“It's been very challenging for patients with a history of pain, because the opioids have strong side effects, including addiction. With cannabis, you can't really overdose and the side effects are minimal,” Consalter told Weedmaps News. “From my experience, 40 percent to 60 percent of patients taking opioids will stop taking them after using medical marijuana. It is a very valuable tool to treat pain and fight opioid addiction.”

Paul Lee, general manager of Chicago's Dispensary 33, a medical marijuana retail store, said the opioid pilot patients can go online and obtain a provisional registration number and purchase cannabis without waiting months. Lee said “that's a game changer” that opens access to hundreds of thousands of Illinois residents previously unable to qualify for medical cannabis.

“We've learned from the data that opioid addiction can occur after only a few weeks of prescribed use,” he said.  “This is likely to save hundreds of lives a year in Illinois alone.”

Mark Peysakhovich, a lobbyist and consultant for the Illinois medical cannabis firm HCI Alternatives, said the pilot program gives hope to people seeking an alternative to opioids.

“This is a lifeline to people in pain,” Peysakhovich said. “Millions of doses of opioids are prescribed in Illinois every year and we know there are many unwilling and unhappy opioid users desperately seeking alternatives that could help them ramp down opioid use. There are thousands of Illinoisans with permanent, intractable lifetime pain who will benefit from this program.”

Peysakhovich said because pain was not a qualifying condition for medical marijuana, patient numbers in Illinois have remained small: 52,000 from a state population of 12.8 million.

“And one reason the cannabis industry in Illinois is not particularly profitable is the anemic patient count,” he said.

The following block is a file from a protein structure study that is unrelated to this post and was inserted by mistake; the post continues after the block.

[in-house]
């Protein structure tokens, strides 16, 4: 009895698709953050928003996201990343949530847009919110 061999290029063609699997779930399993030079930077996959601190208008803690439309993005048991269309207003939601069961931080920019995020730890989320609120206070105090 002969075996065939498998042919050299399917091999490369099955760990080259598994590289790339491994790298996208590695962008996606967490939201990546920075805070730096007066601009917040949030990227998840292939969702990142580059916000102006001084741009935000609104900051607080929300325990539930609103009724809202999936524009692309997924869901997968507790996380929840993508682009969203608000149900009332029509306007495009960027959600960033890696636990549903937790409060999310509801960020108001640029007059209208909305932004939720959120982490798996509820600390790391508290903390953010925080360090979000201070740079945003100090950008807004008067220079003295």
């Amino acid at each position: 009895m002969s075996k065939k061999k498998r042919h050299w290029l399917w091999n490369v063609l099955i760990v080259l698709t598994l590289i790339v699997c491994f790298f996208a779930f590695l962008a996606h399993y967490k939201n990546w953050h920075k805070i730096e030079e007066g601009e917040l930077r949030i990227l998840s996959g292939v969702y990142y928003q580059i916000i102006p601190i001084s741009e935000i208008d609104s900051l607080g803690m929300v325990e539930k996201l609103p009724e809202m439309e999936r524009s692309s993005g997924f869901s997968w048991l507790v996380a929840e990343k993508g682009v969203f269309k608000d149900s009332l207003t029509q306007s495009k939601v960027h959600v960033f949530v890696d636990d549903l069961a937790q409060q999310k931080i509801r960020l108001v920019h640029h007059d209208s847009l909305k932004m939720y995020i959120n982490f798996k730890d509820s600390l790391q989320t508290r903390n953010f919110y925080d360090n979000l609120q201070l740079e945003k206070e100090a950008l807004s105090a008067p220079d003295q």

Peysakhovich predicted that the opioid alternative program could quadruple the number of patients currently enrolled in the Illinois medical marijuana plan to 200,000.

“We believe within a year we will see explosive growth in the medical marijuana market, not just in the number of patients served, but in the income and value of marijuana-related businesses,” he said. This opioid alternative program portends an entirely new and different age for medical cannabis in Illinois.”

Conny Mueller-Moody, director of the Illinois Medical Cannabis Pilot Program and the Illinois Opioid Alternative Pilot Program for IDPH and the deputy director of its Office of Health Promotion and Medical Cannabis, said the state has trained county public health offices and dispensaries to assist patient registration. Patients already enrolled in the medical cannabis program are prohibited from enrolling in the opioid pilot.

“Patients enrolled in the opioid alternative are required to re-register every three months, which means they require physician certification and must pay a $10 payment every 90 days to continue,” Mueller-Moody told Weedmaps News. “We're convinced this will provide a treatment alternative with the long-term goal of reducing opioid deaths.”